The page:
Competency Works, a collaborative initiative led by the International Association for K-12 Online Learning, or iNACOL, on Wednesday released an issue brief exploring how to design quality competency measures for student academic advancement to replace the seat-time requirements currently in place in many states.
A shift to competency measures, in which students demonstrate mastery of subjects and skills and then progress to new levels of study at their own pace, is popular among online learning advocates who say the biggest benefit of virtual education is its inherent flexibility with regards to time and space.
Some states have moved toward competency measures to judge academic achievement, while others stipulate the need for students to spend a set amount of seat time in a course to gain credit for mastering its content.
The brief examines the basic nature of a quality competency, the competency construction process from both a creative and a logistical point of view, how to build revision processes and professional understandings of competencies educators create, and how to allow teachers to personalize their instruction within new competency measures.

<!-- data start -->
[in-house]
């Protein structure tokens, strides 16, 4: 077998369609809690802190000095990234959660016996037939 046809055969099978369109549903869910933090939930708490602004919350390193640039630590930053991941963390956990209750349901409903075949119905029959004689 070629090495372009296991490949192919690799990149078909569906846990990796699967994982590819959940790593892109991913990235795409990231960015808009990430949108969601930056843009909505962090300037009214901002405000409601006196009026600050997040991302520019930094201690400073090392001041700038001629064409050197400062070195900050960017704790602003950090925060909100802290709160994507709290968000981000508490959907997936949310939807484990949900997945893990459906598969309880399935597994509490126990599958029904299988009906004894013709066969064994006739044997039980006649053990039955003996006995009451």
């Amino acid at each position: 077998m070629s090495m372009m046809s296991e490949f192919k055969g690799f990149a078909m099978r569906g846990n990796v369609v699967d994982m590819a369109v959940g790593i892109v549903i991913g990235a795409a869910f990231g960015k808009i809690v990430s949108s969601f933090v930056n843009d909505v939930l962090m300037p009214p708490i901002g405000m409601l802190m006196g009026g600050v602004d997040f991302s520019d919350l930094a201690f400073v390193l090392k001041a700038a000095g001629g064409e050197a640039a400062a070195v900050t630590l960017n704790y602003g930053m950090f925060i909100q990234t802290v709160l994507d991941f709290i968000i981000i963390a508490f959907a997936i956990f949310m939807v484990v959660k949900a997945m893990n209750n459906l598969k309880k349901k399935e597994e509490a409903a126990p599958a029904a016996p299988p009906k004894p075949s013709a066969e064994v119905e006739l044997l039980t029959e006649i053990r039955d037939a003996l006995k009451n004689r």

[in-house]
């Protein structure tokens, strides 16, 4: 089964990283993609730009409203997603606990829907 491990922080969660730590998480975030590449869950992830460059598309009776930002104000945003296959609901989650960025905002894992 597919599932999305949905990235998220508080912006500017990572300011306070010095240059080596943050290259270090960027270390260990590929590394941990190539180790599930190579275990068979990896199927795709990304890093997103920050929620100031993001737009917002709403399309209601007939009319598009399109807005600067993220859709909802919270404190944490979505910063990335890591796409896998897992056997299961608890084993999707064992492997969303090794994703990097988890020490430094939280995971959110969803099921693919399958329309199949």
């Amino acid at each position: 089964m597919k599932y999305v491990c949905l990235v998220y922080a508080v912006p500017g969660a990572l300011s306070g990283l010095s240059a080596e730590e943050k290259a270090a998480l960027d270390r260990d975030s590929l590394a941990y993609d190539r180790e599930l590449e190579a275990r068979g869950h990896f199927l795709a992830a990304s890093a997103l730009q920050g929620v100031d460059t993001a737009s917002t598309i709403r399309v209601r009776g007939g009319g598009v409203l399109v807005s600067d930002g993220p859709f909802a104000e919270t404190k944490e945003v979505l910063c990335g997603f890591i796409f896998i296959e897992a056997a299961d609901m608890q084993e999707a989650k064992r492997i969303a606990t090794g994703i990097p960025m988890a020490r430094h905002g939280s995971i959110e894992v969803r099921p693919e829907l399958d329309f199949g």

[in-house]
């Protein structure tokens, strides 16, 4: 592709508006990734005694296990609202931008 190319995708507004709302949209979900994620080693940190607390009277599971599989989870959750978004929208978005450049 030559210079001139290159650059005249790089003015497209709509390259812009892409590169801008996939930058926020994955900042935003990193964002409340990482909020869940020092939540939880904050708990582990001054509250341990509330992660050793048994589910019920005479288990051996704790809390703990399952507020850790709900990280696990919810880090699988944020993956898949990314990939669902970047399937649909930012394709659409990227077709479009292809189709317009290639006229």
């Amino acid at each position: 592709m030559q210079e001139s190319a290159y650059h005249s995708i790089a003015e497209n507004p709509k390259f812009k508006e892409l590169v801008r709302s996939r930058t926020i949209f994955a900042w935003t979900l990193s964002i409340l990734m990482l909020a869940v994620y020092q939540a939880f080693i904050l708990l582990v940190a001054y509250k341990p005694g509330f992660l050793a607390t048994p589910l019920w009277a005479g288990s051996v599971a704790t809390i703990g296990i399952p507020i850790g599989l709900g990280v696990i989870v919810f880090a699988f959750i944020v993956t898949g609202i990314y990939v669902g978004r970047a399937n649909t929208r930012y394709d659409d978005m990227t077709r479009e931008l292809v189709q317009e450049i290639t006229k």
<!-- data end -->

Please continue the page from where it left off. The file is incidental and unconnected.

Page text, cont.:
The document also stresses that high-quality competencies, while potentially based on standards including those of the common core movement, are not the same as standards themselves. They should represent specific skills more than they represent specific knowledge, and therefore be more transferable across multiple areas of study, the brief says.
The shift to competencies is uneven across states, but has gradually gained momentum. However, this new brief appears to be one of the first public research documents to explore exactly what makes good competencies, and what makes poor ones. If you know of others, let us know.
A version of this news article first appeared in the Digital Education blog.